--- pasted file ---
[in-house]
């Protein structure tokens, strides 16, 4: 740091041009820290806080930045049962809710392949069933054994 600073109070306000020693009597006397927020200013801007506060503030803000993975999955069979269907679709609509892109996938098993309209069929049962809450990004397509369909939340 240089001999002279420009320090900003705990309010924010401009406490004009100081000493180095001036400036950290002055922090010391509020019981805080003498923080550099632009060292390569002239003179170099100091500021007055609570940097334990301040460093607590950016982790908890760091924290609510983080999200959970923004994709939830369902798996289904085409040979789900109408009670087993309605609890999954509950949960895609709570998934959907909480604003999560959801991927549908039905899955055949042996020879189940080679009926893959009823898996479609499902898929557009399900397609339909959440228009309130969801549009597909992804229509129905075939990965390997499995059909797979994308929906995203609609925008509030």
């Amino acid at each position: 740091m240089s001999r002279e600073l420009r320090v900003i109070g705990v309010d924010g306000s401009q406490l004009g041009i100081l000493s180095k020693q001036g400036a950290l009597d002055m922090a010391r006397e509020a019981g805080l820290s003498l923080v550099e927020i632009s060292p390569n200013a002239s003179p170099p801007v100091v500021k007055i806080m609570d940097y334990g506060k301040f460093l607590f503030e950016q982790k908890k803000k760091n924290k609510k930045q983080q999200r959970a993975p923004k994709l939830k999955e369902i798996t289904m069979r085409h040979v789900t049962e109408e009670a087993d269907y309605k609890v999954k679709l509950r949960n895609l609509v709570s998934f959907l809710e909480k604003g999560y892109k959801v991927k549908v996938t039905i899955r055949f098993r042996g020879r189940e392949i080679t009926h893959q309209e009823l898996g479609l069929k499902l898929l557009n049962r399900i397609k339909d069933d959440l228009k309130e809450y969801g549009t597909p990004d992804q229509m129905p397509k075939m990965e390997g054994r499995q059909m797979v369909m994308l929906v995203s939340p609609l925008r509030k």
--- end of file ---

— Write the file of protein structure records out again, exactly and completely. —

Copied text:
[in-house]
């Protein structure tokens, strides 16, 4: 740091041009820290806080930045049962809710392949069933054994 600073109070306000020693009597006397927020200013801007506060503030803000993975999955069979269907679709609509892109996938098993309209069929049962809450990004397509369909939340 240089001999002279420009320090900003705990309010924010401009406490004009100081000493180095001036400036950290002055922090010391509020019981805080003498923080550099632009060292390569002239003179170099100091500021007055609570940097334990301040460093607590950016982790908890760091924290609510983080999200959970923004994709939830369902798996289904085409040979789900109408009670087993309605609890999954509950949960895609709570998934959907909480604003999560959801991927549908039905899955055949042996020879189940080679009926893959009823898996479609499902898929557009399900397609339909959440228009309130969801549009597909992804229509129905075939990965390997499995059909797979994308929906995203609609925008509030």
């Amino acid at each position: 740091m240089s001999r002279e600073l420009r320090v900003i109070g705990v309010d924010g306000s401009q406490l004009g041009i100081l000493s180095k020693q001036g400036a950290l009597d002055m922090a010391r006397e509020a019981g805080l820290s003498l923080v550099e927020i632009s060292p390569n200013a002239s003179p170099p801007v100091v500021k007055i806080m609570d940097y334990g506060k301040f460093l607590f503030e950016q982790k908890k803000k760091n924290k609510k930045q983080q999200r959970a993975p923004k994709l939830k999955e369902i798996t289904m069979r085409h040979v789900t049962e109408e009670a087993d269907y309605k609890v999954k679709l509950r949960n895609l609509v709570s998934f959907l809710e909480k604003g999560y892109k959801v991927k549908v996938t039905i899955r055949f098993r042996g020879r189940e392949i080679t009926h893959q309209e009823l898996g479609l069929k499902l898929l557009n049962r399900i397609k339909d069933d959440l228009k309130e809450y969801g549009t597909p990004d992804q229509m129905p397509k075939m990965e390997g054994r499995q059909m797979v369909m994308l929906v995203s939340p609609l925008r509030k």